Khalid Al-Barnawi, Who Bombed UN Headquarters Among Boko Haram Members Set Free From Kuje Prison

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Muhammad Usman aka Khalid al-Barnawi , Ansaru factional leader who masterminded the bombing of UN Headquarters in Abuja in 2011, that killed at least 18 persons and left nearly 100 severely injured, was among the inmates Boko Haram released from Kuje prisons on Tuesday night.

Mr Al-Barnawi, trained by the Al-Qaeda in the Islamic Maghreb (AQIM) in Algeria, may have coordinated the Kuje jailbreak from his prison cell, as he is rated very high in terms of his IQ and organisational capability, prison sources said.

He is regarded as one of the most valuable assets of the Boko Haram terrorist sect.

The sources who sought anonymity because they did not have permission to speak on the matter further asserted the jailbreak was most likely engineered to set Mr Al-Barnawi free, given his doggedness and commitment to carry out Boko Haram assignments before his incarceration in 2016.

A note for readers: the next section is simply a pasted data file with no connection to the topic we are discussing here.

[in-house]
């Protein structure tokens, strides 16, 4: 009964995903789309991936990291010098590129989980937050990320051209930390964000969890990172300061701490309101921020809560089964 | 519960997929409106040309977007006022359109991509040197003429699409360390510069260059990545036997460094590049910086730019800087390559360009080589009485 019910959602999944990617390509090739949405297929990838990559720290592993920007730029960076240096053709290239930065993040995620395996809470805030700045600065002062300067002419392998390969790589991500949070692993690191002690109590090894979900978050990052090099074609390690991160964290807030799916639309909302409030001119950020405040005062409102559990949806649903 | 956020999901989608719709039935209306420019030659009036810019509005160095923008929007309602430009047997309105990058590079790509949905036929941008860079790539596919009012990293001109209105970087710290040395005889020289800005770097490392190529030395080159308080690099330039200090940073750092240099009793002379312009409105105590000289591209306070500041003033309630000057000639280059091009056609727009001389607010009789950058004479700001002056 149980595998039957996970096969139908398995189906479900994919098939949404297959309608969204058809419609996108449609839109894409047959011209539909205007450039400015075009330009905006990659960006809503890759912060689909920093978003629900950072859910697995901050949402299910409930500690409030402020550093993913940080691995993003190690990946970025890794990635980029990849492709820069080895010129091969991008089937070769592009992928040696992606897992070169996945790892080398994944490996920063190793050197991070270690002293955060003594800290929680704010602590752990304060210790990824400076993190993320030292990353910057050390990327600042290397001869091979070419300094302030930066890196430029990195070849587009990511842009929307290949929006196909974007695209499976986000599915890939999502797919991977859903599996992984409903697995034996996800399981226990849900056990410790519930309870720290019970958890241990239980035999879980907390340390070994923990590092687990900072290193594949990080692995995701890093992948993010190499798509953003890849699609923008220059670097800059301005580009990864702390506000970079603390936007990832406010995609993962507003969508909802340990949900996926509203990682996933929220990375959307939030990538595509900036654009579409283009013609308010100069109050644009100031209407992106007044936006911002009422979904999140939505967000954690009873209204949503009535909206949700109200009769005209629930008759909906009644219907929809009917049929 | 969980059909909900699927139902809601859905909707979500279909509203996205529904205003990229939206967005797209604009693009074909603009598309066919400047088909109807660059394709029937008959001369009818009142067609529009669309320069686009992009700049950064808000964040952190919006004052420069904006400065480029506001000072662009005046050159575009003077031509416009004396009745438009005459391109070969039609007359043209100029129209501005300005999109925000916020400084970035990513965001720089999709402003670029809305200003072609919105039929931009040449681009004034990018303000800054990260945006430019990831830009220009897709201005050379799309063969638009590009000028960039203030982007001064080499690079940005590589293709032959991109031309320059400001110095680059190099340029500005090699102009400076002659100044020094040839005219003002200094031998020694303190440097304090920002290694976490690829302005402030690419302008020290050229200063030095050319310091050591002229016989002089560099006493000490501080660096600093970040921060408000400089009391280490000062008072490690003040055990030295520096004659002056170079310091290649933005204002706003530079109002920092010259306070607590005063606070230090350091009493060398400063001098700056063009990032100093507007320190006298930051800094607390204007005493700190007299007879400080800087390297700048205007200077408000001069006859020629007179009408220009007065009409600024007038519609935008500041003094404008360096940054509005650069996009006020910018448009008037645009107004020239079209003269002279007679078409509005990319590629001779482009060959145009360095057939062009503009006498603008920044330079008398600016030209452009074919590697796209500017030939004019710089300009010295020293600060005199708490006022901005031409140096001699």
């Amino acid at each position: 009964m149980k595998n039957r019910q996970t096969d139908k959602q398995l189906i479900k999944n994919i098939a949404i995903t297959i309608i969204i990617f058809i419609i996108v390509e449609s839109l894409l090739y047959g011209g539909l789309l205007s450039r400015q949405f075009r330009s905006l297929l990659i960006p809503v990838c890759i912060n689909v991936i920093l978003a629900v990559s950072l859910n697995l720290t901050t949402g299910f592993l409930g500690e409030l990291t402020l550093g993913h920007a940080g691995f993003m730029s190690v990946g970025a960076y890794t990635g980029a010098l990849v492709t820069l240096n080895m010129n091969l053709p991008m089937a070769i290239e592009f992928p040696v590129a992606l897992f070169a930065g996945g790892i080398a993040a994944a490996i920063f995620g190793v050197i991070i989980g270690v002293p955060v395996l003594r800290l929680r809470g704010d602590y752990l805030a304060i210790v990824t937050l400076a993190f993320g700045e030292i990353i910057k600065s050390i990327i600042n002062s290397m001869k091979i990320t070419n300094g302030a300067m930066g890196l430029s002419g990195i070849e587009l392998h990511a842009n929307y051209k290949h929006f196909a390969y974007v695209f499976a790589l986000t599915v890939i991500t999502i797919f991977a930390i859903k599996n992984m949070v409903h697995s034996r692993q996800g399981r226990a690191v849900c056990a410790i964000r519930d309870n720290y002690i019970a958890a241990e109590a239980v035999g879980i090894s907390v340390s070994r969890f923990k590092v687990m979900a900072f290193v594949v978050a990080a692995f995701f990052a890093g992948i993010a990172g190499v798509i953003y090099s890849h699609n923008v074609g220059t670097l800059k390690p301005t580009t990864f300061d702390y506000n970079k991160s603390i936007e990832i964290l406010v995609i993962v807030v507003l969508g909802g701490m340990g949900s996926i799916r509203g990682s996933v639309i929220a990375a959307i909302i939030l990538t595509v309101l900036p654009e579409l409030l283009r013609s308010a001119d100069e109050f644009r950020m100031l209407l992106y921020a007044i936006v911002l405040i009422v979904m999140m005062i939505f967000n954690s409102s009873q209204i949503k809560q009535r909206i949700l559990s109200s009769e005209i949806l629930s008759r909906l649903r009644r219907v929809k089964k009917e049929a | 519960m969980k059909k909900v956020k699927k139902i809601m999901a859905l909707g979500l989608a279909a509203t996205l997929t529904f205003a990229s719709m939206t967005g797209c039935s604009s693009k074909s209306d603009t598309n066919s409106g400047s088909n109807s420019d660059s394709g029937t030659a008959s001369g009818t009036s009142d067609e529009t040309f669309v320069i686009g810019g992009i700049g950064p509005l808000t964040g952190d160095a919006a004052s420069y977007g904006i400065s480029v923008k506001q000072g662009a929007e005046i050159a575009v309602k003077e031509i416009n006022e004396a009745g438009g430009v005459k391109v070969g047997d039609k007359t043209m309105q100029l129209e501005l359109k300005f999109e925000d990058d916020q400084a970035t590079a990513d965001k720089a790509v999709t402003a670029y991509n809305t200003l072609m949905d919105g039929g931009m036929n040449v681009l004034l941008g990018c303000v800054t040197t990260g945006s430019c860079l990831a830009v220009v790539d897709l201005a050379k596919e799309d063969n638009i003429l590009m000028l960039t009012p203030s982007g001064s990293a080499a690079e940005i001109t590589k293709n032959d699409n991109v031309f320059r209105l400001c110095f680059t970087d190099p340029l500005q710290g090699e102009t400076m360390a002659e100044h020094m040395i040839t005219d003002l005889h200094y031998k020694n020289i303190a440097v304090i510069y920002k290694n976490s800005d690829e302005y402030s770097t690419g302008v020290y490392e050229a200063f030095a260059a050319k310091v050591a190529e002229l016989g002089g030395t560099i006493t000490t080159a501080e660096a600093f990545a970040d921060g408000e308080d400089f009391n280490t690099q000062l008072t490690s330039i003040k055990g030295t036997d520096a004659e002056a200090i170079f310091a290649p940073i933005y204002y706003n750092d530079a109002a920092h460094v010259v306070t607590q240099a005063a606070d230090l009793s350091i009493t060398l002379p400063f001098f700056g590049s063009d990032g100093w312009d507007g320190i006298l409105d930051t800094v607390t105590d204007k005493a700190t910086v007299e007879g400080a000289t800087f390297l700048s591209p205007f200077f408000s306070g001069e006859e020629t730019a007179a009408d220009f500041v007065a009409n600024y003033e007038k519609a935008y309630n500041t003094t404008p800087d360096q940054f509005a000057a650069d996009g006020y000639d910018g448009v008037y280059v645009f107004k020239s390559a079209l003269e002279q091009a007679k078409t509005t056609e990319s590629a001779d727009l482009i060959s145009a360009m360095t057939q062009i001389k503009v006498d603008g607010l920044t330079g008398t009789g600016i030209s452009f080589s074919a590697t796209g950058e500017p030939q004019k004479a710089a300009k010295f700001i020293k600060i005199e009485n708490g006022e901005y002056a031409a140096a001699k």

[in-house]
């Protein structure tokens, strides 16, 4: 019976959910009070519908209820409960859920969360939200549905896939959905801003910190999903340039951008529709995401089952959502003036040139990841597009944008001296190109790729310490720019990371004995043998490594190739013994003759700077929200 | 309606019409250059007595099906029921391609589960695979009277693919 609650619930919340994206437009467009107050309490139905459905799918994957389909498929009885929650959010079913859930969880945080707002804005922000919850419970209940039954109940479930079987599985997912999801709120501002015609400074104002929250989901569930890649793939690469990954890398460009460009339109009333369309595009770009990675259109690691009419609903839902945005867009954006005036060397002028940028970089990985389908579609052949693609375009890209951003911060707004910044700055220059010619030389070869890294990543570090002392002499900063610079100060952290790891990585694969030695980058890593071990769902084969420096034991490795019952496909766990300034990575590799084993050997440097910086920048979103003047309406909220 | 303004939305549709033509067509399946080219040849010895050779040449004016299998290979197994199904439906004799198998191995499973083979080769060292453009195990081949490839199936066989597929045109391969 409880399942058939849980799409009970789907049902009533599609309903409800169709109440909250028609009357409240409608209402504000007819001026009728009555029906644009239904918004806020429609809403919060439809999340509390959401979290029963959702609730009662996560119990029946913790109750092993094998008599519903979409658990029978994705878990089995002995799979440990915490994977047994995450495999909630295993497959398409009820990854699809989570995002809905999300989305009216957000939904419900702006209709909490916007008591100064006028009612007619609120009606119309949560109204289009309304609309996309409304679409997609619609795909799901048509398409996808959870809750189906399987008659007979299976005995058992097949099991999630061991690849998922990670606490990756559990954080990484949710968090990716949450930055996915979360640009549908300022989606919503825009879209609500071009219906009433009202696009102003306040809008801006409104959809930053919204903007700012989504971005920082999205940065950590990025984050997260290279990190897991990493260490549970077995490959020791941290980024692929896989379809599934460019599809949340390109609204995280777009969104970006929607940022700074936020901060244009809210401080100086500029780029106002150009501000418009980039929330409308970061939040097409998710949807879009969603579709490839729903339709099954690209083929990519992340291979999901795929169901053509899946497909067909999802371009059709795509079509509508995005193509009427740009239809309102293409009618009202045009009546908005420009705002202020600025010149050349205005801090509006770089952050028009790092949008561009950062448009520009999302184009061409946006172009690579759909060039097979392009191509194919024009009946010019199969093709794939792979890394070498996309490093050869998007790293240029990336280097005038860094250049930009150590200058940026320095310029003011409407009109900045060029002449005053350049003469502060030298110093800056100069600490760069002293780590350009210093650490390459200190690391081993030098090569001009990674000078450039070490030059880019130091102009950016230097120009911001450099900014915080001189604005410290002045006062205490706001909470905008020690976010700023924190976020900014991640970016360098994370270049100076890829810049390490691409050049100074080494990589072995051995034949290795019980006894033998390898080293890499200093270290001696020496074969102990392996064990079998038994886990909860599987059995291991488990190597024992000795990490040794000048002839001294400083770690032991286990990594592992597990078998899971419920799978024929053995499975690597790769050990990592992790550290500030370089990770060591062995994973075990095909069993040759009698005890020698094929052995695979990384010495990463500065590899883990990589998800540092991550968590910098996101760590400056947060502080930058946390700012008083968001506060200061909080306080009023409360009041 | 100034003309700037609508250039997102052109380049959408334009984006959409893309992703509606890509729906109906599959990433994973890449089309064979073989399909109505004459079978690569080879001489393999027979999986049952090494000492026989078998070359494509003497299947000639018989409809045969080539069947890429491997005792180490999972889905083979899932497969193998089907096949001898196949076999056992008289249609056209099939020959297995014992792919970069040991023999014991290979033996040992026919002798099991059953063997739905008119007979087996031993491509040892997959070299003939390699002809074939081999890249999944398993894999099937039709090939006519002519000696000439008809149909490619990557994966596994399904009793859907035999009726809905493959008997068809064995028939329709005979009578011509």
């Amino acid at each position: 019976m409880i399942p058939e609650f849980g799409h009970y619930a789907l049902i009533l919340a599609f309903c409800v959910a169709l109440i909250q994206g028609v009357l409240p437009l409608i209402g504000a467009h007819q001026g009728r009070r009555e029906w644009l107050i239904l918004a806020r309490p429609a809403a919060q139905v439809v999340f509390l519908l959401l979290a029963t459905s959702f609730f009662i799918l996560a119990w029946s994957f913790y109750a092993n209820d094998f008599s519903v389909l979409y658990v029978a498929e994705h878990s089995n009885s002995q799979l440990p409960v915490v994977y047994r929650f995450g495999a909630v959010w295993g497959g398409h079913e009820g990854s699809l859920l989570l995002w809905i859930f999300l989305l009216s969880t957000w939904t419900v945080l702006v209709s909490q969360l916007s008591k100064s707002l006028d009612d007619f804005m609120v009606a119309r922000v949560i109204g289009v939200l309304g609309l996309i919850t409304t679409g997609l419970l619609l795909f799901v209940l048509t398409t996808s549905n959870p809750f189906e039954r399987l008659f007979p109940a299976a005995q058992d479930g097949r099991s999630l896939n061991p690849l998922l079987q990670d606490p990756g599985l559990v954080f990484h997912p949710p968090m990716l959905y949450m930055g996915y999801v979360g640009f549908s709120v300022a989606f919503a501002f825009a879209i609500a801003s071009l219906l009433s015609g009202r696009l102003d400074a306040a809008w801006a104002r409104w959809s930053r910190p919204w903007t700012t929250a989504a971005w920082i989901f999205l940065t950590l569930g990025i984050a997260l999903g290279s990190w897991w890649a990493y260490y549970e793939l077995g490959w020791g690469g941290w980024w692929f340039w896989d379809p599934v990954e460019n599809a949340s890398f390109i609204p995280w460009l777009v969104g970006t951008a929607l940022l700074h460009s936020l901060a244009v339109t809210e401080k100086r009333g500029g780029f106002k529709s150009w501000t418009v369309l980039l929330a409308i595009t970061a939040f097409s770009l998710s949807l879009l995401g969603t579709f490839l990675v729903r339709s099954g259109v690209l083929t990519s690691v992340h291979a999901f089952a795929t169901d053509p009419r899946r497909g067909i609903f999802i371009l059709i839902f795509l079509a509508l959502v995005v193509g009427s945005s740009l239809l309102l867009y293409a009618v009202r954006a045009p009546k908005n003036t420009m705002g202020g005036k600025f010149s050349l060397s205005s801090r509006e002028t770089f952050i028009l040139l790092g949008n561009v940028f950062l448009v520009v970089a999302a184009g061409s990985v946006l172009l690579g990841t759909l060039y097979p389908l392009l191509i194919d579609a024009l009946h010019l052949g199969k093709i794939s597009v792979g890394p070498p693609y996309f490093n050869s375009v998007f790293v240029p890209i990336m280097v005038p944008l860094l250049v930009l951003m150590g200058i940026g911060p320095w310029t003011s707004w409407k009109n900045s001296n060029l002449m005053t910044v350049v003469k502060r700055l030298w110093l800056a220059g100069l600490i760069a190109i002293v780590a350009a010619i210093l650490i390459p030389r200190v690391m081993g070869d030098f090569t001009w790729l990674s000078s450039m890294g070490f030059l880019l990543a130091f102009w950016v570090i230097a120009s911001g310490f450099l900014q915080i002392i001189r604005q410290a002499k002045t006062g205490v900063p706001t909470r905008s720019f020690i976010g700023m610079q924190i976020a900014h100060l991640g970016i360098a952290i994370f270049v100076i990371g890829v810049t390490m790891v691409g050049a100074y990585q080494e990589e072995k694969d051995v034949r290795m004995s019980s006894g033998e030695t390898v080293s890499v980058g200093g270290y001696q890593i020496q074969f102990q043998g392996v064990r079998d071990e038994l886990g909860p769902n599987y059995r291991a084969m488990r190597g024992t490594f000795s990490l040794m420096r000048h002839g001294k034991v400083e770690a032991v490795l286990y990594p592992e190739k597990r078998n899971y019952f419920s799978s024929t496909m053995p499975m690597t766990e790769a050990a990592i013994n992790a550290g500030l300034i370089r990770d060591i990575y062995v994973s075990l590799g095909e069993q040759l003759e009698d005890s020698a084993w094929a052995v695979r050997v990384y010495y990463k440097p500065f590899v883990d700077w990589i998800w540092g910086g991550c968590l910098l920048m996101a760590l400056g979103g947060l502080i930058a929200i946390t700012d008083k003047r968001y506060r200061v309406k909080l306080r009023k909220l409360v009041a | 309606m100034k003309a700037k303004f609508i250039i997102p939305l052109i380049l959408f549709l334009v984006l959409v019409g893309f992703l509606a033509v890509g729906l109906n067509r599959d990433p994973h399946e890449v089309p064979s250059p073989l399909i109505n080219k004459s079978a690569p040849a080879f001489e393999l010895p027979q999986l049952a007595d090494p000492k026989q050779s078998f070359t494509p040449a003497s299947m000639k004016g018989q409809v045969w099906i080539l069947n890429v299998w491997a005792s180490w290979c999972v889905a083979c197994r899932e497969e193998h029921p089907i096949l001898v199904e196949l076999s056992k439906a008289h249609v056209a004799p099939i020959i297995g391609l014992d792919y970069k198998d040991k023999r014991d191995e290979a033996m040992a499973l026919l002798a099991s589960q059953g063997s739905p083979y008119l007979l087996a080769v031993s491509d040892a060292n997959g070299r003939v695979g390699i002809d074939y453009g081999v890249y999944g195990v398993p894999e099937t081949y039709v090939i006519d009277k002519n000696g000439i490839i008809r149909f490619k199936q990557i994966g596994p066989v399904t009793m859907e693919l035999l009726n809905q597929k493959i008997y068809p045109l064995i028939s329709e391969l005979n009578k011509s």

As a commander, he was notorious for executing other commanders who failed to meet their operational targets, sealing his reputation as a leader who accepted no excuses even from his equals.

Mr Al-Barnawi goes by many aliases, including Abu Hafsat, Mallam Dauda, Alhaji Tanimu Kafuri, Naziru, Alhaji Yahaya, Muhammad Usman and Mohammed Usman, to avoid detection while conducting his criminal operations.

Arrested five years after the UN bombing, the nation’s State Security Service (SSS) in April 2016 described Mr Al-Barnawi’s capture as “a major milestone in the counterterrorism fight of this service.

On June 21, 2012, the U.S. Department of State designated Khalid al-Barnawi a Specially Designated Global Terrorist (SDGT) under Executive Order 13224 on June 21, 2012. Other terrorists designated are Abubakar Shekau and Abubakar Adam Kambar.

The release of Mr Al-Barnawi may signal a significant increase in Boko Haram terrorist activities in Nigeria.

The U.S. government has already issued a security alert to citizens resident in Abuja and environs to be cautious.

Defence minister Bashir Magashi had on Wednesday said the 64 Boko Haram suspects who escaped from Kuje prison after the Tuesday night attack were still at large.

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